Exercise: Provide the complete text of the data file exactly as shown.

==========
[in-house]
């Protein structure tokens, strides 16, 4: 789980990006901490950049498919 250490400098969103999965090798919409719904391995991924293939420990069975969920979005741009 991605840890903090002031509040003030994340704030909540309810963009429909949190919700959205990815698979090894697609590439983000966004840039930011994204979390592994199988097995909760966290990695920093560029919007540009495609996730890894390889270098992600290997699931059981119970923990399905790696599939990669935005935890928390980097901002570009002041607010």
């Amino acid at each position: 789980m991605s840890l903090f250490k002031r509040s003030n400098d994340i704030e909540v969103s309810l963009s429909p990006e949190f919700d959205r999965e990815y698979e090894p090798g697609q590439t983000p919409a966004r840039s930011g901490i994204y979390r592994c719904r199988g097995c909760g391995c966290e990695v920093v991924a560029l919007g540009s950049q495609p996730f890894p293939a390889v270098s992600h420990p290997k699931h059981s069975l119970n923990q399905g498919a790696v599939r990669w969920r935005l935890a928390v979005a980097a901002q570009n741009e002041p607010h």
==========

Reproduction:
[in-house]
């Protein structure tokens, strides 16, 4: 789980990006901490950049498919 250490400098969103999965090798919409719904391995991924293939420990069975969920979005741009 991605840890903090002031509040003030994340704030909540309810963009429909949190919700959205990815698979090894697609590439983000966004840039930011994204979390592994199988097995909760966290990695920093560029919007540009495609996730890894390889270098992600290997699931059981119970923990399905790696599939990669935005935890928390980097901002570009002041607010």
């Amino acid at each position: 789980m991605s840890l903090f250490k002031r509040s003030n400098d994340i704030e909540v969103s309810l963009s429909p990006e949190f919700d959205r999965e990815y698979e090894p090798g697609q590439t983000p919409a966004r840039s930011g901490i994204y979390r592994c719904r199988g097995c909760g391995c966290e990695v920093v991924a560029l919007g540009s950049q495609p996730f890894p293939a390889v270098s992600h420990p290997k699931h059981s069975l119970n923990q399905g498919a790696v599939r990669w969920r935005l935890a928390v979005a980097a901002q570009n741009e002041p607010h």